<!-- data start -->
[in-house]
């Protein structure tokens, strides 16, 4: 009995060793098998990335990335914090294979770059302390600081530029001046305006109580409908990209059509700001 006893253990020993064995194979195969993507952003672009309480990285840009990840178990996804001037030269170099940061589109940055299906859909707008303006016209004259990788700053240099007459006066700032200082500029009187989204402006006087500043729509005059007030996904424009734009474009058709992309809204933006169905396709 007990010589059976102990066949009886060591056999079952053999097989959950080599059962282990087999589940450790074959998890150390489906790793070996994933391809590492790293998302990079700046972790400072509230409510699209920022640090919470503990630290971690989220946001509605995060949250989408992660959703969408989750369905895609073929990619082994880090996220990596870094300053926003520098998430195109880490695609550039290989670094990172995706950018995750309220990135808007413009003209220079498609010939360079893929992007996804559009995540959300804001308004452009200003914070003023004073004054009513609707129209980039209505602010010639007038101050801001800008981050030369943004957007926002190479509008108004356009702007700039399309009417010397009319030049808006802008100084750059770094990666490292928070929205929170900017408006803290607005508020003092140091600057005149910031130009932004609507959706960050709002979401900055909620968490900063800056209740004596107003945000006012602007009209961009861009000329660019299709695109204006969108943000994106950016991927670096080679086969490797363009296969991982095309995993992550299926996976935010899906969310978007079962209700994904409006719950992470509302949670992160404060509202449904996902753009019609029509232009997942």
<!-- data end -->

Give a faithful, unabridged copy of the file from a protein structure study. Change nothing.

[in-house]
């Protein structure tokens, strides 16, 4: 009995060793098998990335990335914090294979770059302390600081530029001046305006109580409908990209059509700001 006893253990020993064995194979195969993507952003672009309480990285840009990840178990996804001037030269170099940061589109940055299906859909707008303006016209004259990788700053240099007459006066700032200082500029009187989204402006006087500043729509005059007030996904424009734009474009058709992309809204933006169905396709 007990010589059976102990066949009886060591056999079952053999097989959950080599059962282990087999589940450790074959998890150390489906790793070996994933391809590492790293998302990079700046972790400072509230409510699209920022640090919470503990630290971690989220946001509605995060949250989408992660959703969408989750369905895609073929990619082994880090996220990596870094300053926003520098998430195109880490695609550039290989670094990172995706950018995750309220990135808007413009003209220079498609010939360079893929992007996804559009995540959300804001308004452009200003914070003023004073004054009513609707129209980039209505602010010639007038101050801001800008981050030369943004957007926002190479509008108004356009702007700039399309009417010397009319030049808006802008100084750059770094990666490292928070929205929170900017408006803290607005508020003092140091600057005149910031130009932004609507959706960050709002979401900055909620968490900063800056209740004596107003945000006012602007009209961009861009000329660019299709695109204006969108943000994106950016991927670096080679086969490797363009296969991982095309995993992550299926996976935010899906969310978007079962209700994904409006719950992470509302949670992160404060509202449904996902753009019609029509232009997942």